11 October 2011

Where I Find Myself


I spent 3 hours creating a blog post earlier today and managed to lose the whole thing.  It was an ambitious post:  a good amount of strong, clear writing and lots of hyperlinks and images.

I was upset. I just could not believe it was gone. 

A cigarette craving sat up and screamed inside me.  Tears welled up in my eyes.  My hands went from clenched fists to helpless wringing and back again.

The "pain body" writhing and roaring and flailing.


Five hours have passed since I wrote the last sentence and here's some of what happened between then and now:


Suddenly, my attention went to my breath 
[why?  how?  Spiritual practice.]

In breath
Out breath
Time disappeared
"I" was standing somewhere else;
somewhere outside the eye of the storm of my frustration.


I looked at my hands


I felt fear
and anger
coursing through my body, into my fingers.
Into my eyes, my tear ducts.
Fear and anger and shame rolling through me like a fast river.
My throat was tight.  My mouth was dry.


There was also some other pain not clearly or primarily expressed in the body. Something more like cognitive barbed wire. Some conclusion or question my mind kept returning to....and resisting. 


I didn't want to accept that the writing was gone. 


The cigarette craving was a distinct pang but it was weak and went quickly out of existence.


I prepared and consumed two quesadilla and stood in the sun for a few minutes and played a computer game for half an hour.


Then I got my keys, retrieved the piano music bag from the truck and walked down to the Abbey Cafe to check out piano possibilities.

The sun felt very very good on my skin 


It felt very very good to be walking
to be outdoors
to have sun on my skin


I stopped in front of a house where I heard live piano music and a young woman stepped out onto the porch.  We talked for a bit:  she is the young mother of a 5 year old girl and a 7 or 8 month old boy. She is looking for a piano teacher for the little girl.  It was a sweet exchange and I hope I get to meet the little girl. (I will house-sit here for one more week.)


The Abbey Cafe is a large open room. It's part of a church so, perhaps, it's a converted fellowship hall.  There's a piano in this room but I would never play casually in a public room this large at this time of day. The clerk suggested 6 to 8 p.m. or 7 to 9 am would be good times if I wanted fewer people but I was welcome to play at whatever time I preferred as long as another artist had not reserved the room or piano.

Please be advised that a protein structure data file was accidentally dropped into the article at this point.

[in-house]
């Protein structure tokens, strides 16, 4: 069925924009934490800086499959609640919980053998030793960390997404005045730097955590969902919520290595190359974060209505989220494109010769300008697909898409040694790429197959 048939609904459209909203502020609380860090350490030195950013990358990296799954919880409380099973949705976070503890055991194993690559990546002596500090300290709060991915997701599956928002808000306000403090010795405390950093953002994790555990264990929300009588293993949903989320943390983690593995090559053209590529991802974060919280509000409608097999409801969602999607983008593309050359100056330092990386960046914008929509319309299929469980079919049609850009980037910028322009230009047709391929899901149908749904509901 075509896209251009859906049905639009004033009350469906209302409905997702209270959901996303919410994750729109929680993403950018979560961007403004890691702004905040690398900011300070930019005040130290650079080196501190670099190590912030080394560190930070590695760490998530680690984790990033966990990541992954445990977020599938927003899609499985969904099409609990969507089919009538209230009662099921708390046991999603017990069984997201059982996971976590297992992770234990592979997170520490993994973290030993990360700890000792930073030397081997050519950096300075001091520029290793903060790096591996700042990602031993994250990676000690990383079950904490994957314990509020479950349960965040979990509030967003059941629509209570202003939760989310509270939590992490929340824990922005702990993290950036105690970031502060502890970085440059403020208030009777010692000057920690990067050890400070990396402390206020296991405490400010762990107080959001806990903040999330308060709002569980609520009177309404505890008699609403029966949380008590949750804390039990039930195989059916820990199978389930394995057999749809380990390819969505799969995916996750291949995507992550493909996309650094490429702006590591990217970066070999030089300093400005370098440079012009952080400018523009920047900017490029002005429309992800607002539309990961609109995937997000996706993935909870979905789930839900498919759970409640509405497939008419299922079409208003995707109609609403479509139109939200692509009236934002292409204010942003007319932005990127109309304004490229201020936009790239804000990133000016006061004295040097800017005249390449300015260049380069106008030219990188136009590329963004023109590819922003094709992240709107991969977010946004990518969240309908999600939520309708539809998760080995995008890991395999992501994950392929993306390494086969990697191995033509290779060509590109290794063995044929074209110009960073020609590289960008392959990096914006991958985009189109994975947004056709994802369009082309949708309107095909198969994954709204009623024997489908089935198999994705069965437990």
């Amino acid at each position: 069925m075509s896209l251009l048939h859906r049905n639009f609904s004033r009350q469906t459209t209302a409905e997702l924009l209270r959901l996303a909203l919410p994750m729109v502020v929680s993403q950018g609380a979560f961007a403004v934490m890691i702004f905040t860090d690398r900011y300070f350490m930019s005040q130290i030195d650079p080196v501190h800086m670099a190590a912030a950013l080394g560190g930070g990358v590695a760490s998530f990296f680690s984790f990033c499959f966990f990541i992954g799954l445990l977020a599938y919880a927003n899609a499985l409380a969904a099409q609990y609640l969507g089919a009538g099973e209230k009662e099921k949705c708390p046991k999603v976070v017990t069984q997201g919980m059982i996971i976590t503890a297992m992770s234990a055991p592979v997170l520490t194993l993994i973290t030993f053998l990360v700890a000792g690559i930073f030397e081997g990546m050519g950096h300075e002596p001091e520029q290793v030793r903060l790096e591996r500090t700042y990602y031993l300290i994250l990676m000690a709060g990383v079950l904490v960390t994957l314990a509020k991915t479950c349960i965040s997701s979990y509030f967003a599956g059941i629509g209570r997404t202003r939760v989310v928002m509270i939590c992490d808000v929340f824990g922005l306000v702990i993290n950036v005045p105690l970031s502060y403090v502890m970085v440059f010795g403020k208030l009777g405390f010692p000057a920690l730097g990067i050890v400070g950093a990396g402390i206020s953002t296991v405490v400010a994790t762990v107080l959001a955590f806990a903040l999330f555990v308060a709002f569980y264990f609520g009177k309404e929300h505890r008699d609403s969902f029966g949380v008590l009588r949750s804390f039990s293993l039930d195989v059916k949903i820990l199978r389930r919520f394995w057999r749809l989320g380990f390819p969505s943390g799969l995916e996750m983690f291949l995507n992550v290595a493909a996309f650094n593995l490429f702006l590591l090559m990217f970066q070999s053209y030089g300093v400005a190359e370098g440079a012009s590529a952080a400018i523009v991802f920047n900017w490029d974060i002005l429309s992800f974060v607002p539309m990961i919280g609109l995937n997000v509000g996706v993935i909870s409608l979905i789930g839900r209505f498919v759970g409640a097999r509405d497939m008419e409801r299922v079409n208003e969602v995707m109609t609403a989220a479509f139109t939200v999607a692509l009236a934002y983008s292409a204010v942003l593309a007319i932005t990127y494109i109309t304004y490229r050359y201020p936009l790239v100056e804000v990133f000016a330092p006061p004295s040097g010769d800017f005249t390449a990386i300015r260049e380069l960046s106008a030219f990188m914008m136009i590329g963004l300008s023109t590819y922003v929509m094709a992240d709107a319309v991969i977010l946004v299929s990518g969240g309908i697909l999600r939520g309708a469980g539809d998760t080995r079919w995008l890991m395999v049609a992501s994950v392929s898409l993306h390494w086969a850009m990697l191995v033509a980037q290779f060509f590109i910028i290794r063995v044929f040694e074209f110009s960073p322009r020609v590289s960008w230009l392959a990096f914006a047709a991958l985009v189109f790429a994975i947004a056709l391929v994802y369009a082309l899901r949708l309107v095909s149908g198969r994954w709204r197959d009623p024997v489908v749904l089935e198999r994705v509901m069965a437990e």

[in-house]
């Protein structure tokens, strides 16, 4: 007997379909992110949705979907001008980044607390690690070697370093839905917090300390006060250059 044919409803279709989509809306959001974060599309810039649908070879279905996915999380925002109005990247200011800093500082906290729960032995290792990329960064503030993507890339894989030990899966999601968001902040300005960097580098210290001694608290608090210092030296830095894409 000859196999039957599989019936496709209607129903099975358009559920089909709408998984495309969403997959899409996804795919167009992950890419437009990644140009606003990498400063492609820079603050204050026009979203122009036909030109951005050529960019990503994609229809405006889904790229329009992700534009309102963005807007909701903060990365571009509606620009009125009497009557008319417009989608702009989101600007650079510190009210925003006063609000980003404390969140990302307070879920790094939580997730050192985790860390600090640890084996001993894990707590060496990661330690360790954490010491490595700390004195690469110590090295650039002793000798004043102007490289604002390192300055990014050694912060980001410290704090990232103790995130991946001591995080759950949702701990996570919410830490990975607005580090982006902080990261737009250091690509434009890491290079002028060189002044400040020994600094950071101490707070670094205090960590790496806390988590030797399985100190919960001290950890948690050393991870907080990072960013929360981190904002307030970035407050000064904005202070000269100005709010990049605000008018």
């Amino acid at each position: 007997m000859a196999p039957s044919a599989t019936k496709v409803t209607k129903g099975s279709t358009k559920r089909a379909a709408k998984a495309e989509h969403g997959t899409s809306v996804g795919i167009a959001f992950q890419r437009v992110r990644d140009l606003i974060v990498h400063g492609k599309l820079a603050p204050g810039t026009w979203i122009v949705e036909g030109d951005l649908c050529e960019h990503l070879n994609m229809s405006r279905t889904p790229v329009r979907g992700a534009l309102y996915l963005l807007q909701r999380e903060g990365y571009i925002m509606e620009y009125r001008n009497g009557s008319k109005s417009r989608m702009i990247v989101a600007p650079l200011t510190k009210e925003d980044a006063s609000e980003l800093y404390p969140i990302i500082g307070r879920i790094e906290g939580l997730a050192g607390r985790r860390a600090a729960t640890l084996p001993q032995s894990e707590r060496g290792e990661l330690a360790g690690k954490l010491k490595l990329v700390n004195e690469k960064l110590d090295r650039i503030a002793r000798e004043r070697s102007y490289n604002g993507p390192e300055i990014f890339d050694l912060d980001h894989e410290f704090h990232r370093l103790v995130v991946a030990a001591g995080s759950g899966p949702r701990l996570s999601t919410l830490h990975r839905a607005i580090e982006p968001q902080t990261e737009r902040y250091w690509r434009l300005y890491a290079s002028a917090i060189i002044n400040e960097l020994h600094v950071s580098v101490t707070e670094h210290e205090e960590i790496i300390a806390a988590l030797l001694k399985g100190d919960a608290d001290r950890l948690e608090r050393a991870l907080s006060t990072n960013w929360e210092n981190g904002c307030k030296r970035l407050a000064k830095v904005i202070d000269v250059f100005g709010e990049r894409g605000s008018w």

There's a grand in the sanctuary. Some very friendly young men ushered me there but a meeting was in progress so I could not play. 


The young men offered to abandon the room where I found them in conversation to allow me to use the old upright against the wall. It was extremely warm in the room; a single oscillating table fan provided not-much cool. 


The sustain pedal was dead but I figured I could do an hour of Bach WTC.  


A young man in a wheelchair came in and asked if he could listen to me play.  His name is Tim and he sat with me for awhile -- sometime talking when I wished he were silent.


To my surprise, the sostenuto pedal actually had some functionality. Depressing it in synch with the sustain pedal sorta worked...  I was sufficiently encouraged to actually attempt the Faschingswank and two Chopin nocturnes.


I'll go back tomorrow around 6 and hope to play either the grand or the spinet in the cafe.


}}}}}}}->->->->->{{{{{{{{{{

I created a blog post and lost a blog post and created a blog post....   The first item on my Facebook wall today was a poem that now seems a very nice way to end the day and this post:

One Art

The art of losing isn't hard to master;
so many things seem filled with the intent
to be lost that their loss is no disaster,

Lose something every day. Accept the fluster
of lost door keys, the hour badly spent.
The art of losing isn't hard to master.

Then practice losing farther, losing faster:
places, and names, and where it was you meant
to travel. None of these will bring disaster.

I lost my mother's watch. And look! my last, or
next-to-last, of three beloved houses went.
The art of losing isn't hard to master.

I lost two cities, lovely ones. And, vaster,
some realms I owned, two rivers, a continent.
I miss them, but it wasn't a disaster.

-- Even losing you (the joking voice, a gesture
I love) I shan't have lied. It's evident
the art of losing's not too hard to master
though it may look like (Write it!) a disaster.

Elizabeth Bishop




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